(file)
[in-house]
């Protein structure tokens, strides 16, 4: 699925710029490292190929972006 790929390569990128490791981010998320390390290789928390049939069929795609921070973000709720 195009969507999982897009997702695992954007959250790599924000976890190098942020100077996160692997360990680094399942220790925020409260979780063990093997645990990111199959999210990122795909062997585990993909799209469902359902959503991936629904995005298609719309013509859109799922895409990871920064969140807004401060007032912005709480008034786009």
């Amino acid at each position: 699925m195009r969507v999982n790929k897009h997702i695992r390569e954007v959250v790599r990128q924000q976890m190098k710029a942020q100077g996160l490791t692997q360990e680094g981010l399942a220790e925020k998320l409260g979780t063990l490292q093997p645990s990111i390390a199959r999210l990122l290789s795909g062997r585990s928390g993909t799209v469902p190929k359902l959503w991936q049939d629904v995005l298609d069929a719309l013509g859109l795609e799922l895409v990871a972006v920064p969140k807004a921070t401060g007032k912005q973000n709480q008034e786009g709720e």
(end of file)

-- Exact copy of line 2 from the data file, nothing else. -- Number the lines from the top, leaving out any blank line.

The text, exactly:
């Protein structure tokens, strides 16, 4: 699925710029490292190929972006 790929390569990128490791981010998320390390290789928390049939069929795609921070973000709720 195009969507999982897009997702695992954007959250790599924000976890190098942020100077996160692997360990680094399942220790925020409260979780063990093997645990990111199959999210990122795909062997585990993909799209469902359902959503991936629904995005298609719309013509859109799922895409990871920064969140807004401060007032912005709480008034786009």